“My patient has idiopathic bone marrow failure.”
“Why are you calling your patient an idiot?” My mom asked.
“No, not ‘idiot!’ Idiopathic. It means we don’t know what caused the bone marrow to fail.”
“So now you’re saying your patient is an idiot and a failure?” she persisted, only half joking.
I took a deep breath, reminded myself that I lay for nine months under her heart, and that I shouldn’t let my sleep deprivation spark an angry retort. She used the break in our conversation to continue her line of questioning.
“Why don’t you just tell your patient that you don’t know what caused the bone marrow problem?”
“Well,” I stammered. “That would take longer to say.” Once out of my mouth, the justification sounded anemic.
“Mmm,” she said, in that way mothers say things without saying anything. It’s the perfect blend of disappointment, shame, and the suggestion to “maybe rethink that answer.”
Guidance from the Academy of Medical Royal Colleges covers the gamut of letter writing, from advice on clarity and readability:
- Remove redundant words such as “actually” and “really.”
- Use shorter sentences.
- Stick to one topic per paragraph.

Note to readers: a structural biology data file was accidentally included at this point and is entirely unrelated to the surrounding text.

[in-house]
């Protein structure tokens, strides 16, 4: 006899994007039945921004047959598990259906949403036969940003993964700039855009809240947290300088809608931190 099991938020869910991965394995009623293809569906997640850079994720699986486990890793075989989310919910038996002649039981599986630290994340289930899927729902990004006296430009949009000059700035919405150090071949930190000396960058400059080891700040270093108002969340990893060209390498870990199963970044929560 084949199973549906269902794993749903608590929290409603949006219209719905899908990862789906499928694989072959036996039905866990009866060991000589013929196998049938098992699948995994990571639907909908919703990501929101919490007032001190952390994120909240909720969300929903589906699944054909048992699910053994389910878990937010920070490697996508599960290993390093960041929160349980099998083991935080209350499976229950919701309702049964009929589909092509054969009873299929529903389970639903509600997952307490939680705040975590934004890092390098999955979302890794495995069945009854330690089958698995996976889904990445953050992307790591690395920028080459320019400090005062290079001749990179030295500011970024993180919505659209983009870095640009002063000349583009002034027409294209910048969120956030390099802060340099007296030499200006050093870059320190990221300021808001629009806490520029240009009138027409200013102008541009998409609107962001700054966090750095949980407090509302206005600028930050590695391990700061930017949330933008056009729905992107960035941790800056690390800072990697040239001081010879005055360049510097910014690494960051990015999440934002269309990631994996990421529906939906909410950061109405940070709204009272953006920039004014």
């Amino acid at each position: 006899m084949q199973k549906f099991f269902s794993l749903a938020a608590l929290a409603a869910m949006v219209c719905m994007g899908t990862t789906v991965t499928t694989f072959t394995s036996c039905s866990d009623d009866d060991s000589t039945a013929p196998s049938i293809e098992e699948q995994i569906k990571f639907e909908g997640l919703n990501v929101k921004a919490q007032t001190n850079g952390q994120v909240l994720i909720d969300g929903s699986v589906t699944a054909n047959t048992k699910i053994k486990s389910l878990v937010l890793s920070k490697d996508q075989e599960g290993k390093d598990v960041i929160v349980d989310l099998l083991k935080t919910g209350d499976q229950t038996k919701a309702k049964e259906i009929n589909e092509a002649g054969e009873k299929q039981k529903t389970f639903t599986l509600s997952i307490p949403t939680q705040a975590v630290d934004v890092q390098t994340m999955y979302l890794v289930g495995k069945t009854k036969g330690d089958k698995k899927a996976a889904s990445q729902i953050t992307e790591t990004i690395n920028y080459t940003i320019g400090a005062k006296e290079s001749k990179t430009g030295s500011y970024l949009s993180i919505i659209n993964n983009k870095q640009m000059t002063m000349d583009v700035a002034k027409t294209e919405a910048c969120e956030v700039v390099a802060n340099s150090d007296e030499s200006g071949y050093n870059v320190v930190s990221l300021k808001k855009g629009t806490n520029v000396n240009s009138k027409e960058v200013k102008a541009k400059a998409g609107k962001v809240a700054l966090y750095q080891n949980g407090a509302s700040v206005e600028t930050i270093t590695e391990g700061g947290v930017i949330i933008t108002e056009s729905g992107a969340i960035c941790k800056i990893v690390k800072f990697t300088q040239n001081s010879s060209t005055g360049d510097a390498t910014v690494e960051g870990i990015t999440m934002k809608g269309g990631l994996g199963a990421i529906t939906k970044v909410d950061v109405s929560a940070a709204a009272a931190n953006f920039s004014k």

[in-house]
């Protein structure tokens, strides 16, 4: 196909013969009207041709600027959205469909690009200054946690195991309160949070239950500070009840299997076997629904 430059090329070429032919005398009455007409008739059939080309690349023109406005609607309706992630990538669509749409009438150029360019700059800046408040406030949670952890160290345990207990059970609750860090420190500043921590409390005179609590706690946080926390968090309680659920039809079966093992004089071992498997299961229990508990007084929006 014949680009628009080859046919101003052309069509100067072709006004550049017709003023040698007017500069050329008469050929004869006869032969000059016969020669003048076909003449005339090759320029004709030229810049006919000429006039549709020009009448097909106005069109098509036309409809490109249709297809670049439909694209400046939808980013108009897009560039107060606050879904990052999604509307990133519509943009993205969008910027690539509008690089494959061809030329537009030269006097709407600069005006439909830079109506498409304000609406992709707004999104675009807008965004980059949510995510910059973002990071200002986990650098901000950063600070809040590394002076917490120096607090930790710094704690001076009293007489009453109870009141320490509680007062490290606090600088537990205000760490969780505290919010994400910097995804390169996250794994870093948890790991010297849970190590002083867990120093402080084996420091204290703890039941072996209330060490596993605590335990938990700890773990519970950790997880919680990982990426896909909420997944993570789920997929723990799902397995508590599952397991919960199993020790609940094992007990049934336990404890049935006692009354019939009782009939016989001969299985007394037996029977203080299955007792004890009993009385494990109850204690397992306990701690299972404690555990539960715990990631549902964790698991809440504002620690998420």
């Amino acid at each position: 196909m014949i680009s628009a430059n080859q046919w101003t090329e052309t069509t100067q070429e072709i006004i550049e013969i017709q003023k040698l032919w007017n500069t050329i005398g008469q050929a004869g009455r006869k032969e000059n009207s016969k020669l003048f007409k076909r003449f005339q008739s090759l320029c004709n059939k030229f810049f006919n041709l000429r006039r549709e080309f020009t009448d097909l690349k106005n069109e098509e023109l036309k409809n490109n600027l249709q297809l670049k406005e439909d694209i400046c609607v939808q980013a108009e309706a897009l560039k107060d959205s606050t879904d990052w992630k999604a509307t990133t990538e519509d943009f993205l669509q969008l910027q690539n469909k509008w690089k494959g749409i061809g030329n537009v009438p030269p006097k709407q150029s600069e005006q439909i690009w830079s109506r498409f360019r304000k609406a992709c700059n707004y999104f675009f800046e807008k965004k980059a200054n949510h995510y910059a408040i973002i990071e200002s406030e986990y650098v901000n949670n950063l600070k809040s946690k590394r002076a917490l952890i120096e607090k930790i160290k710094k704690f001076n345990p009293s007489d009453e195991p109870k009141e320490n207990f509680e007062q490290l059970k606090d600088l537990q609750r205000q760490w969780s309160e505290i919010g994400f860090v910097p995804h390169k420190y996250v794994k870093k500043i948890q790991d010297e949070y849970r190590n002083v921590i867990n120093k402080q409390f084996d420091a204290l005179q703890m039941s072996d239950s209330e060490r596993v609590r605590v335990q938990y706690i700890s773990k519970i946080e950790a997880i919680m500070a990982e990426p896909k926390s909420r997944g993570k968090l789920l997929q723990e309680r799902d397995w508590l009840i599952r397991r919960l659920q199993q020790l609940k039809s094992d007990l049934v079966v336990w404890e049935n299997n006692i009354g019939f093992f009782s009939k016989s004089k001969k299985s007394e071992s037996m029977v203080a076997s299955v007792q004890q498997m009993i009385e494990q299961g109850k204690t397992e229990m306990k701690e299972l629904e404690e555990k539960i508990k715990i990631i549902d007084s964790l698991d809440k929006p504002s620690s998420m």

To advice on grammar and style:
- Avoid the passive voice.
- Don’t use stigmatizing words and comments that may offend people (“You have diabetes” is preferable to “You are a diabetic”).
- Use a familiar start to letters, such as “It was a pleasure to meet you.”
This advice on letter-writing shouldn’t be ignored by those of us in practices in which we don’t pen many letters, relying instead on the ubiquity of electronic health records (EHRs) for others to learn of our deliberations and findings. EHRs are increasingly becoming “open,” meaning our patients can read the progress notes we write about them, sometimes only hours after an office visit.
The meat of the Academy’s manifesto gets at what my parents were trying to teach me: To use plain English instead of medical jargon, to define medical terms when we do use them (“You have an irregular pulse. This is called atrial fibrillation.”), to explain abbreviations, and to use English instead of Latin in the medication list (bye-bye, “bid”).
Once I started my hematology/oncology fellowship, I had shed all pretense of wherewithal, as the field has a language distinct even from the rest of medicine and because all my patients had just been handed a cancer diagnosis. Adding to their fear and confusion by using complicated terms that also were new to me would simply have been cruel. I slowed down, spoke plainly, acknowledged and shared in their grief, and helped them heal and rebuild. I admitted when we didn’t know a cause to their illnesses – without implying that they were idiots – and reframed the notion of failure, from their bodies having failed them in allowing cancer, to our occasional failure to fix what was wrong.
To put it plainly, I talk to my patients as if they were my parents, which is what my parents were trying to teach me all along.